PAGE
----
John Singleton Copley

Copley, John Singleton (American portrait painter)

John Singleton Copley (kŏp´lē), 1738–1815, American portrait painter, b. Boston. Copley is considered the greatest of the American old masters. He studied with his stepfather, Peter Pelham, and undoubtedly frequented the studios of Smibert and Feke. At 20 he was already a successful portrait painter with a mature style remarkable for its brilliance, clarity, and forthright characterization. In 1766 his Boy with the Squirrel was exhibited in London and won the admiration of Benjamin West, who urged him to come to England. However, he remained in America for eight years longer and worked in New York City and Philadelphia as well as in Boston.

In 1774 Copley visited Italy and then settled in London, where he spent the remainder of his life, enjoying many honors and the patronage of a distinguished clientele. In England his style gained in subtlety and polish but lost most of the vigor and individuality of his early work. He continued to paint portraits but enlarged his repertoire to include the enormous historical paintings that constituted the chief basis of his fame abroad. His large historical painting The Death of Lord Chatham (Tate Gall., London) gained him admittance to the Royal Academy. His rendering of a contemporary disaster, Brook Watson and the Shark (Mus. of Fine Arts, Boston), stands as a unique forerunner of romantic horror painting.

Today Copley's reputation rests largely upon his early American portraits, which are treasured not only for their splendid pictorial qualities but also as the most powerful graphic record of their time and place. Portraits such as those of Nicholas Boylston and Mrs. Thomas Boylston (Harvard), Daniel Hubbard (Art Inst., Chicago), Governor Mifflin and Mrs. Mifflin (Historical Society of Pennsylvania, Philadelphia), and Paul Revere (Mus. of Fine Arts, Boston) are priceless documents in which the life of a whole society seems mirrored. Among his finest later portraits are the curiously distorted image of Samuel Adams (Mus. of Fine Arts, Boston) and the group portrait of the Copley family (privately owned). The Museum of Fine Arts, Boston, has an excellent collection of his works. Copley's son was Baron Lyndhurst.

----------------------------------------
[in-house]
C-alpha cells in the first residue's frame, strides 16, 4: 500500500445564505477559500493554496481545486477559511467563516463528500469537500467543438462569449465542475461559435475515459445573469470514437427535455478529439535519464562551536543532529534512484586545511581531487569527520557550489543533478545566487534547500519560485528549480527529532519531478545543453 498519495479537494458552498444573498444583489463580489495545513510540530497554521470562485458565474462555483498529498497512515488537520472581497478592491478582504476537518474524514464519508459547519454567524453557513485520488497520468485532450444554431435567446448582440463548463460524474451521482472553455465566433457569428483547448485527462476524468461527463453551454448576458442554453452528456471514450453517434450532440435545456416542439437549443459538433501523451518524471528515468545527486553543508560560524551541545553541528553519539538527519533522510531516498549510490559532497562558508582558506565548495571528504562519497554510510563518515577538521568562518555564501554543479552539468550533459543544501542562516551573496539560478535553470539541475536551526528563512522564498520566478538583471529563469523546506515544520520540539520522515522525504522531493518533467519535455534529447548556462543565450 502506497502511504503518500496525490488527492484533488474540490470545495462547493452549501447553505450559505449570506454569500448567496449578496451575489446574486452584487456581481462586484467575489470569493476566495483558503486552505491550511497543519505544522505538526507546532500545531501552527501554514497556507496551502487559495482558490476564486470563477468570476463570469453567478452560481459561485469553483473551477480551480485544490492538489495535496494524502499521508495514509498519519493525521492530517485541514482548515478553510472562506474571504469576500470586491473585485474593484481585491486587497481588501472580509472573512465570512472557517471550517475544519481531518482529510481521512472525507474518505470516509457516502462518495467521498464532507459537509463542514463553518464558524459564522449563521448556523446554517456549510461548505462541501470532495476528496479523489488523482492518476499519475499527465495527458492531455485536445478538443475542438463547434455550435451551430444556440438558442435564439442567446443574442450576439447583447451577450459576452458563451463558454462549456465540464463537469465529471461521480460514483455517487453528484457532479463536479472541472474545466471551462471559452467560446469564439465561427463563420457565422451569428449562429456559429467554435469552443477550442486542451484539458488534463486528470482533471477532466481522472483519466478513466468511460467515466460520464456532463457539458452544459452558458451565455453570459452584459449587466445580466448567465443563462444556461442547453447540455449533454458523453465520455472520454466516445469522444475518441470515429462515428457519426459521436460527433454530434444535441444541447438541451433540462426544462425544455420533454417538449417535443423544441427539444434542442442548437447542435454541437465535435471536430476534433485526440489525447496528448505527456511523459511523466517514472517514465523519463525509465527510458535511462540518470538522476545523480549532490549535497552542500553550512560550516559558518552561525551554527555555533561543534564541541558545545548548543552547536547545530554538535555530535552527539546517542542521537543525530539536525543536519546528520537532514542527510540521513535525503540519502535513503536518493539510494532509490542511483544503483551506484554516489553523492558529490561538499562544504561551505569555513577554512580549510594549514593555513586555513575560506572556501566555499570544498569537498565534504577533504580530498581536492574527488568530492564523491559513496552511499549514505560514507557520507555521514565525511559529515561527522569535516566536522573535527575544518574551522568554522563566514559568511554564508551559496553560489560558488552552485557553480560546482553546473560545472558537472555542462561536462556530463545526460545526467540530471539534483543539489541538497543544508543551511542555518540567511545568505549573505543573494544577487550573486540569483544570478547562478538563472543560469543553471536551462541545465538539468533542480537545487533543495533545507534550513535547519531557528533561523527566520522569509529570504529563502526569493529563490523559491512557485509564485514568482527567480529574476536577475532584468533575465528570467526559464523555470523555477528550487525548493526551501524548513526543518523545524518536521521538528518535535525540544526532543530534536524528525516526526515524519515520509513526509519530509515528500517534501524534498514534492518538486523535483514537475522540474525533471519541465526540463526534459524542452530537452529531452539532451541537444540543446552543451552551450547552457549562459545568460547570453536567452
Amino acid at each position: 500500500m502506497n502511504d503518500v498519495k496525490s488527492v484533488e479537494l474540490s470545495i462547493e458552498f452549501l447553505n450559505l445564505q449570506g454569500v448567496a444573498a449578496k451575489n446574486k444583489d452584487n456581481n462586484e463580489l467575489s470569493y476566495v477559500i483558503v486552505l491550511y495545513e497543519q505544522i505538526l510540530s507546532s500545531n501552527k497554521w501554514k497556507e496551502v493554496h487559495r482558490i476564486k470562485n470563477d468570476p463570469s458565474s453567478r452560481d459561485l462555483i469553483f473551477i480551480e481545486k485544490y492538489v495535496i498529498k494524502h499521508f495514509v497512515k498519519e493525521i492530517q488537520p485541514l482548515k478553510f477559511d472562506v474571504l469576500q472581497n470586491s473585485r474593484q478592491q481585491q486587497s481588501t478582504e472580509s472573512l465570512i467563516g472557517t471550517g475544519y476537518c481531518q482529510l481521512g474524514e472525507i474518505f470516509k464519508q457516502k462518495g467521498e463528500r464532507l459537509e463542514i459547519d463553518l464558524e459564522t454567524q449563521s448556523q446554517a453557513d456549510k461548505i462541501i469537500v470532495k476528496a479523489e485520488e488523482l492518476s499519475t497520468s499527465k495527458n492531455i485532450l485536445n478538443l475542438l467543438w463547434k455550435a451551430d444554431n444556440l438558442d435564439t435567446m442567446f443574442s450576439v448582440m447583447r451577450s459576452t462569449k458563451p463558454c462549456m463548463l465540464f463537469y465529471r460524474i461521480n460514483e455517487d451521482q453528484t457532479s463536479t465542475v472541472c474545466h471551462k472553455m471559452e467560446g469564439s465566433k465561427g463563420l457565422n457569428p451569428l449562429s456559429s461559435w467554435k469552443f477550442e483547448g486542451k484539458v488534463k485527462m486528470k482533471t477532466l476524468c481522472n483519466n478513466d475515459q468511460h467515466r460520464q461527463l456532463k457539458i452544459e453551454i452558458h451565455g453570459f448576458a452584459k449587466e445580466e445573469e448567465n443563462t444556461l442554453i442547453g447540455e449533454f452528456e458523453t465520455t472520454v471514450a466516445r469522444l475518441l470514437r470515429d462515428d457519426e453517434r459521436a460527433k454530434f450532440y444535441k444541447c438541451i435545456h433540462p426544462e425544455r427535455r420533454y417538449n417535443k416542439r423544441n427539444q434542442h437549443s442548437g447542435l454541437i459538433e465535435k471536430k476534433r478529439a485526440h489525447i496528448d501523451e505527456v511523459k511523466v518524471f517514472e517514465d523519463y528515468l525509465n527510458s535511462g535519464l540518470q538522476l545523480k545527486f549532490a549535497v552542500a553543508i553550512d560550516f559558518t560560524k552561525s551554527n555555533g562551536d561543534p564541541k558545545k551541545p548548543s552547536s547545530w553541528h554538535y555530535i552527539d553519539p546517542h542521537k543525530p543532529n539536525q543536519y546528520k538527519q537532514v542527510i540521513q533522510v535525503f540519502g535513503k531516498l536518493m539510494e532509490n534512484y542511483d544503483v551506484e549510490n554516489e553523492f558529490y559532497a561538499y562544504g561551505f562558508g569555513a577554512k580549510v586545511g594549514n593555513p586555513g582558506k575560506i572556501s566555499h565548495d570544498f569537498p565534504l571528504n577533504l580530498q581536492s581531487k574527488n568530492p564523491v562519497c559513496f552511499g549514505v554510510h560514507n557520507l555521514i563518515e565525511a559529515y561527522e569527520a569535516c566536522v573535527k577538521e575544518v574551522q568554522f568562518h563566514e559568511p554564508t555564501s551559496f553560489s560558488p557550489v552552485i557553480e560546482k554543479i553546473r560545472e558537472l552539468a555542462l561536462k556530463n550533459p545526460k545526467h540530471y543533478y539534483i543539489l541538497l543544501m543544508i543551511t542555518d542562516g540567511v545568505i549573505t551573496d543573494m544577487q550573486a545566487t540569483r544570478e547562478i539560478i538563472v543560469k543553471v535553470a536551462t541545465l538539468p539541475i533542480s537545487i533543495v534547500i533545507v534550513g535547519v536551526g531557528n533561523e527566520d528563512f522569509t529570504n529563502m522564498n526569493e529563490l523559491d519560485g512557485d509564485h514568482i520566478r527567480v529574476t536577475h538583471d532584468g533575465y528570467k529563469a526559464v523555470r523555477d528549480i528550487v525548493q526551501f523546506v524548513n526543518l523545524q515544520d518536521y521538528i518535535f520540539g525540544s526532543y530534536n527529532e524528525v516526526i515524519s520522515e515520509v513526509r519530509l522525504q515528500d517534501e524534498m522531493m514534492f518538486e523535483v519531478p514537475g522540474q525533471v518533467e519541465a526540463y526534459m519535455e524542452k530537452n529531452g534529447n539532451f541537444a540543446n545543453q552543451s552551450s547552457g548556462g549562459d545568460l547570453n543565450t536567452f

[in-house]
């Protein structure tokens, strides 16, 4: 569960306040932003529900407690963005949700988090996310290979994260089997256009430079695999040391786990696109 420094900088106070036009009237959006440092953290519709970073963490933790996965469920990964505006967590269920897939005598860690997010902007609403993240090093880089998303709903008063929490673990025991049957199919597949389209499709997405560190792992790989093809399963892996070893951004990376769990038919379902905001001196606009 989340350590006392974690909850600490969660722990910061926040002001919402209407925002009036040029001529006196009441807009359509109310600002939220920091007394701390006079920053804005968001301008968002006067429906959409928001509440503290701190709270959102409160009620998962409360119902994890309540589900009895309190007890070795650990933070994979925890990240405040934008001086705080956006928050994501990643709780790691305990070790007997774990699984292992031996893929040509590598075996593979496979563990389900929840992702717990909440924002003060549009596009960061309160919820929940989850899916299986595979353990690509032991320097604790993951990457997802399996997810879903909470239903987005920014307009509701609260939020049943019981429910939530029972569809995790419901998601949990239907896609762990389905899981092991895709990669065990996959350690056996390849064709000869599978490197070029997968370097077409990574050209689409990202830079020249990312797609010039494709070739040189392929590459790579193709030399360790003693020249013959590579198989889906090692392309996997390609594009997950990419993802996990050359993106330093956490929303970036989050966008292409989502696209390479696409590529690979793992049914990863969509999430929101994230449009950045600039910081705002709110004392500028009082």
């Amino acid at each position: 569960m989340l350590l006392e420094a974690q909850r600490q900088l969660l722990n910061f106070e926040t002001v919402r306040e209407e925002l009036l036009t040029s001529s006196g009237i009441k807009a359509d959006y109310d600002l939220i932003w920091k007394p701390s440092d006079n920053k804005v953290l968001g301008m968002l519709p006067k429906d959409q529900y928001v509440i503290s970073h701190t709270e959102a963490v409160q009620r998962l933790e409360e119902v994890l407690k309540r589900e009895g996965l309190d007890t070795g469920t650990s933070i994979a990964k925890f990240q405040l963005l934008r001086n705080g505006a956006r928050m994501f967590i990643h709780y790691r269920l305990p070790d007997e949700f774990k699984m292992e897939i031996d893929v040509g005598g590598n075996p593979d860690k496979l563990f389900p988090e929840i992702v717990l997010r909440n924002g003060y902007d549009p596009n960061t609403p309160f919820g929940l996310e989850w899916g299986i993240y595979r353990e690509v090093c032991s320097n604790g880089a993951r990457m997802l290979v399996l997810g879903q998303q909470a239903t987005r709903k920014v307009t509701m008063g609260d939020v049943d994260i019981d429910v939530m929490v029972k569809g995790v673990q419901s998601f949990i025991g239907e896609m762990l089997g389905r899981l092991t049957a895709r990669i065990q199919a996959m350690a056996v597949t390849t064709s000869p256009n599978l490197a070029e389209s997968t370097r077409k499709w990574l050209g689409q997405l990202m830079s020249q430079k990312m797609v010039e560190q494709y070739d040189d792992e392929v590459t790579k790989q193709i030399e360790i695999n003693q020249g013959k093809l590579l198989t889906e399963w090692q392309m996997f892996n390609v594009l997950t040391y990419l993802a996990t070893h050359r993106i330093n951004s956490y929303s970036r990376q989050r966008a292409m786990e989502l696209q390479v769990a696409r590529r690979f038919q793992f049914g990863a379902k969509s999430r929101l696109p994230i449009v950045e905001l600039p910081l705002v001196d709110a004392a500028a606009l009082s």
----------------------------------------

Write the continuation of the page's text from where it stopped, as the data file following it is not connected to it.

See catalog with biography by J. D. Prown (1966); biographies by J. T. Flexner (rev. ed. 1948) and A. V. Frankenstein (1970); John Singleton Copley in America (1995) by C. Rebora, P. Staiti, T. E. Stebbins, Jr., and E. E. Hirshler.

The Columbia Encyclopedia, 6th ed. Copyright© 2014, The Columbia University Press.

Selected full-text books and articles on this topic

John Singleton Copley: American Portraits in Oil, Pastel, and Miniature
Barbara Neville Parker.
Museum of Fine Arts Boston, 1938
American Painting of the Nineteenth Century: Realism, Idealism, and the American Experience
Barbara Novak.
Icon Editions, 1979 (2nd edition)
Librarian’s tip: Chap. 1 "Prolegomena to the Nineteenth Century: Copley and the American Tradition"
FREE! The Loyalists of Massachusetts and the Other Side of the American Revolution
James H. Stark.
Jame H. Stark, 1910
Librarian’s tip: "John Singleton Copley and His Son Lord Lyndhurst, Lord Chancellor of England" begins on p. 216
Artist Outgrew His Homeland but Wasn't the Same Abroad
Bell, Judith.
Insight on the News, Vol. 11, No. 23, June 12, 1995
American Painting, History and Interpretation
Virgil Barker.
Bonanza Books, 1950
Librarian’s tip: "John Singleton Copley in London" begins on p. 212
Early American Painting
Frederic Fairchild Sherman.
The Century Co., 1932
Librarian’s tip: "John Singleton Copley" begins on p. 43
The Italian Presence in American Art, 1760-1860
Irma B. Jaffe.
Fordham University Press, 1989
Librarian’s tip: Chap. 4 "Transformations: Copley in Italy"
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